An undergraduate, master’s and two doctoral nuclear engineering students came together this summer to collaborate on an in-core neutron sensor known as the Micro-pocket Fission Detector (MPFD). The four have spent their summer working on this innovative technology in the High Temperature Test Laboratory (HTTL) at Idaho National Laboratory. The MPFD provides researchers with enhanced, real-time data about reactor conditions during irradiation testing.
Sarah Stevenson is a senior in nuclear engineering at Kansas State University, while Kevin Tsai is pursuing his master’s degree in nuclear engineering at Idaho State University. Michael Reichenberger is studying for his Ph.D. in nuclear engineering at KSU and hopes to complete it in December. The mentor of the group, Troy Unruh, is pursuing his Ph.D. in nuclear engineering at ISU, and has been instrumental in facilitating continued MPFD development as an in-core instrumentation research scientist at the HTTL.
“I became familiar with the technology of the MPFD while obtaining my master’s degree at KSU, and I thought a collaboration between KSU and INL was the next natural step,” Unruh said. “We’ve been very fortunate to have it funded by the Nuclear Energy Enabling Technologies (NEET) program for the past five years.”
The MPFD, despite the advanced and unique capabilities it touts, is in appearance an unassuming pencil eraser-sized disk attached to wires. What distinguishes it from previous technologies is that as a multipurpose device, it can simultaneously measure temperature, thermal neutron flux and fast neutron flux within a single package. It is extremely small, robust, and boasts a fast response. Its most outstanding capability, however, is the ability to provide data about real-time conditions during irradiation testing.
“Because the core of a nuclear reactor is such a harsh environment, not much survives the heat and radiation. We’re working with very extreme conditions,” Reichenberger explained.
The current knowledge of the conditions inside the core is primarily based on data gathered before and after—but not during—irradiation tests. “The MPFD will play a key part in bridging this data gap by providing a real-time alternative,” Stevenson said.
“A very simple analogy I like to use is the concept of sticking a thermometer in something baking in an oven, except the MPFD is providing more information than just the temperature,” Unruh said.
Though the MPFD is still under development, its design has been proven and has undergone testing at the KSU TRIGA research nuclear reactor. It is headed to higher-power reactors for further testing. Current deployment plans include sending MPFDs to both the Advanced Test Reactor and the TREAT reactor on INL’s desert site.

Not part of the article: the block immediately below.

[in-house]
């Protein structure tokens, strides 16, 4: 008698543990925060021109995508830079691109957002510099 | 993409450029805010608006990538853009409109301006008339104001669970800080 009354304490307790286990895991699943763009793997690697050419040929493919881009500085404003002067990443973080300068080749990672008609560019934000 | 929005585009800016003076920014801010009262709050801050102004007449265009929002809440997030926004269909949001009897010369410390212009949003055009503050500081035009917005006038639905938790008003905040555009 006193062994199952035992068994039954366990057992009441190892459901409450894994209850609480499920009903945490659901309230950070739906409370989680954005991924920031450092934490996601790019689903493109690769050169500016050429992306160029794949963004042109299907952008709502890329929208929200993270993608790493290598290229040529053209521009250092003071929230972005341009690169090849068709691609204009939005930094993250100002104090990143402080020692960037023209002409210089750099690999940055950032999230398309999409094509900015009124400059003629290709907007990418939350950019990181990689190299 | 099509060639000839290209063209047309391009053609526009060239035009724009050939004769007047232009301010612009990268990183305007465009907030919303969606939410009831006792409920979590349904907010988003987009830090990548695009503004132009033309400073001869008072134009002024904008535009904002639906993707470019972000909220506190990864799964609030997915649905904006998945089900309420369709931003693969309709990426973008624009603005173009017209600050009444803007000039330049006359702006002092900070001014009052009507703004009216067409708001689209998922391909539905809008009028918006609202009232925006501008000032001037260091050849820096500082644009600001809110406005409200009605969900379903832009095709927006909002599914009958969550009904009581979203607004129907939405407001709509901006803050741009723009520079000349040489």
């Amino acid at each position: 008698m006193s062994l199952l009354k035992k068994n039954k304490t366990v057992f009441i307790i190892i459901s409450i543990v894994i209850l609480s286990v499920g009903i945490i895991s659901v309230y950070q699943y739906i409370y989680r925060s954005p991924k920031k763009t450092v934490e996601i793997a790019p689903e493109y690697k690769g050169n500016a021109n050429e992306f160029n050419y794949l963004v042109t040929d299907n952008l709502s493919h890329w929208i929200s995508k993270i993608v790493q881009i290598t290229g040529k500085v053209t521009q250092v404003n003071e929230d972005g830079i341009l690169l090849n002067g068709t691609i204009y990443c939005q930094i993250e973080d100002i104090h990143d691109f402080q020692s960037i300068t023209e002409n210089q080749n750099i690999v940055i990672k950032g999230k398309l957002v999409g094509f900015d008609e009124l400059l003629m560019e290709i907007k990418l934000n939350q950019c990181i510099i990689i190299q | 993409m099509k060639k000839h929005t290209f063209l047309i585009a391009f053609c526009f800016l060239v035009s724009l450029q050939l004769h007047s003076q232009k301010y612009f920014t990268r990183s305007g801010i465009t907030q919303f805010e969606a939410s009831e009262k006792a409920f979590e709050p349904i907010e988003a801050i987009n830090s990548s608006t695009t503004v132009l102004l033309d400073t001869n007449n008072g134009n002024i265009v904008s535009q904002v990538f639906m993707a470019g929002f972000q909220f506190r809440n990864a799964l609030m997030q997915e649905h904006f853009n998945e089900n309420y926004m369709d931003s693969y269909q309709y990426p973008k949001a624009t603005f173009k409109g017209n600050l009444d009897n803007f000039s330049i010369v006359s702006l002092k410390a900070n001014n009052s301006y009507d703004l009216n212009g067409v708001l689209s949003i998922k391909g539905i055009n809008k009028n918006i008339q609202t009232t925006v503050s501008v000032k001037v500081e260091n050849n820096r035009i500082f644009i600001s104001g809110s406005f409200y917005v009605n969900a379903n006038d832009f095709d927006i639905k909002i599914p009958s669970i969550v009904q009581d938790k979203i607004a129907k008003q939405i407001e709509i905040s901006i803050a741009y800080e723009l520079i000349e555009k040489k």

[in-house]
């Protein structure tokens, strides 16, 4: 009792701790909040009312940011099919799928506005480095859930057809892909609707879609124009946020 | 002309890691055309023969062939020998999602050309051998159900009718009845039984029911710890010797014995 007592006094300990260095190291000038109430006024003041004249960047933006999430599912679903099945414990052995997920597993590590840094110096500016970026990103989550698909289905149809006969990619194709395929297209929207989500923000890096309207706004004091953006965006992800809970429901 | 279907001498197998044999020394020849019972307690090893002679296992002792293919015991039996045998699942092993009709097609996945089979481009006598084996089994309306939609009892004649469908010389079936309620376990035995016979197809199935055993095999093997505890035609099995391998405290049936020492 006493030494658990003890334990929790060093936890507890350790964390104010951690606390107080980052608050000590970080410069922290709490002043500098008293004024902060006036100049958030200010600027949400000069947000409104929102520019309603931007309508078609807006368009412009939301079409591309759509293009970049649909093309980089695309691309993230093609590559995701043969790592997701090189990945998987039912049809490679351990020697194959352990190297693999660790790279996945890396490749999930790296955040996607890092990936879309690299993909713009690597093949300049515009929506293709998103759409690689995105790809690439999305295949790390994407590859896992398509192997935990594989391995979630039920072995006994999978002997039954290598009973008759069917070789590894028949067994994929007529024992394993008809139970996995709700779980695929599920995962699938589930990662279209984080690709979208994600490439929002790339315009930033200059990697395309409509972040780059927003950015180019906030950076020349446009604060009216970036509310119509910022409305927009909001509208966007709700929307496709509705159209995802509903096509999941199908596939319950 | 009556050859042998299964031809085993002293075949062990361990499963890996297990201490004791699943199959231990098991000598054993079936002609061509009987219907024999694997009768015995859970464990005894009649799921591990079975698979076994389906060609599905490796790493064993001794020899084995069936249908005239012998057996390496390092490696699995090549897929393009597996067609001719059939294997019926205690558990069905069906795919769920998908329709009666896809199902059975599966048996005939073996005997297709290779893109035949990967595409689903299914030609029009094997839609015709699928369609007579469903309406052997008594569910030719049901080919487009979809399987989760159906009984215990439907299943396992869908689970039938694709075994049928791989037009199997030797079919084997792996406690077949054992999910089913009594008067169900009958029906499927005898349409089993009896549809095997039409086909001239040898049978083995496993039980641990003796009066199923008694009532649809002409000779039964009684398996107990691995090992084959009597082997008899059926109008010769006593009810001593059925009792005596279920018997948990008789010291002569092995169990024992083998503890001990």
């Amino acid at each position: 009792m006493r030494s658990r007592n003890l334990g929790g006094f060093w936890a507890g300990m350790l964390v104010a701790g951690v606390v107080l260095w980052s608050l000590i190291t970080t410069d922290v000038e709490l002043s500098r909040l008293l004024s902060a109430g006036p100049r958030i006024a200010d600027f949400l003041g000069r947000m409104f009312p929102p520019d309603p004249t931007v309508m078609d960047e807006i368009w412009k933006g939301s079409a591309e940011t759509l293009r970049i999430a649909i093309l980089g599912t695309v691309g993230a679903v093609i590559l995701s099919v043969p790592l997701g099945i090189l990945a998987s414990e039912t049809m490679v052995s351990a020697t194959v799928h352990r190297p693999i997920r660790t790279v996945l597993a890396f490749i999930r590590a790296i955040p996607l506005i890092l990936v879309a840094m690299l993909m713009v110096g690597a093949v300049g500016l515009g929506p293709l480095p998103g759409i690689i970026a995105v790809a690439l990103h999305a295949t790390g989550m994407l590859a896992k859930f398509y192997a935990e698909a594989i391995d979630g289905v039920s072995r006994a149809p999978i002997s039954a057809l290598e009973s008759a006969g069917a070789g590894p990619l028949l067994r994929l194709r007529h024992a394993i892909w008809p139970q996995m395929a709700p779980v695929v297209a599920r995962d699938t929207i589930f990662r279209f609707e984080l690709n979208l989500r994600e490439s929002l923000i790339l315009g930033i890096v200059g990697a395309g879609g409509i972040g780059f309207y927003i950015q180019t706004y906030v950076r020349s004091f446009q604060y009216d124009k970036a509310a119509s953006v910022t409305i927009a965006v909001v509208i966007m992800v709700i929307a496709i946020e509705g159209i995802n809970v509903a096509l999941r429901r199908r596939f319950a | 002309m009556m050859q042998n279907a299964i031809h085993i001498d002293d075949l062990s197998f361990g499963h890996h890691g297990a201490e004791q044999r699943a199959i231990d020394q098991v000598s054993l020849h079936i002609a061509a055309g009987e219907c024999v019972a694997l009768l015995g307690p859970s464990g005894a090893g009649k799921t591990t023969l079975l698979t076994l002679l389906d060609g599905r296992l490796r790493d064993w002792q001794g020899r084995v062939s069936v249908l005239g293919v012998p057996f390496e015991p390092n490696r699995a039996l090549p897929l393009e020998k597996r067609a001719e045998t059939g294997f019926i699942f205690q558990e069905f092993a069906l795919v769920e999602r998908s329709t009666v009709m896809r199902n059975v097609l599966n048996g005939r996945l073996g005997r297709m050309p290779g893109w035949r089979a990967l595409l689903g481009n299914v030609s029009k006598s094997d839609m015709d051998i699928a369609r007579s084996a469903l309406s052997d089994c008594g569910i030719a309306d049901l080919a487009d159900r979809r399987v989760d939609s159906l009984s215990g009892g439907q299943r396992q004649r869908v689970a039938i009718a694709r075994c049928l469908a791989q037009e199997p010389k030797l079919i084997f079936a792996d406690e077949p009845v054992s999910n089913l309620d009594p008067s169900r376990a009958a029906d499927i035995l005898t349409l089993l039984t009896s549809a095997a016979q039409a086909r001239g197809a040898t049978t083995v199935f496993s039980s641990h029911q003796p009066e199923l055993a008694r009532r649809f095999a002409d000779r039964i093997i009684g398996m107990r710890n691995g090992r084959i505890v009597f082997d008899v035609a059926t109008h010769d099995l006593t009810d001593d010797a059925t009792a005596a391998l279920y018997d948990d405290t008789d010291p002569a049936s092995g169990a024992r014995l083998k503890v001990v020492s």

“The work we’ve been doing here is extremely exciting, because we want the technology to be used, not just researched,” Unruh said. “INL has ongoing collaborations with other national and international laboratories, universities and companies interested in using this technology for themselves.”
Another noteworthy feature of the MPFD and other sensor technologies produced in the HTTL is that they are constructed and customized specifically for INL’s use.
These “aren’t gadgets that can be bought commercially, or produced by just anyone,” Reichenberger said.
Recently, the U.S. Department of Energy (DOE) invested in a sophisticated nondestructive microfocus 3D Computed Tomography machine for the HTTL that has enabled the group to view, in detail, the precise construction of the MPFD.
“This equipment has made us that much more confident in our design, which is extremely important as the MPFD may be used in future nuclear fuel and material irradiations,” Unruh said.
The project has also proven to be an invaluable experience for the three interns beginning their professional careers. They have further cemented their collaborative efforts by participating in recreational activities outside of work, such as hiking at Craters of the Moon and visiting Lava Hot Springs.
“Working in the HTTL has given me valuable laboratory experience in fabrication of nuclear instruments,” Tsai said. “The connections I’ve made and experiences I’ve gained are instrumental in furthering my academic and professional career.”
At Kansas State University, Stevenson’s primary focus has been helping fabricate these devices. “My INL internship not only leveraged this experience,” she said, “but also elevated my perspective by introducing me to the various programs that want to use these detectors.”
This project has been distinctive because the interns are at varying stages of learning, and can use their individual knowledge to contribute to the world’s supply of nuclear energy, their mentor said. “We are able to take an idea from its conception to reality, and immerse ourselves as that process unfolds in front of us,” Unruh said.
Posted Nov. 18, 2016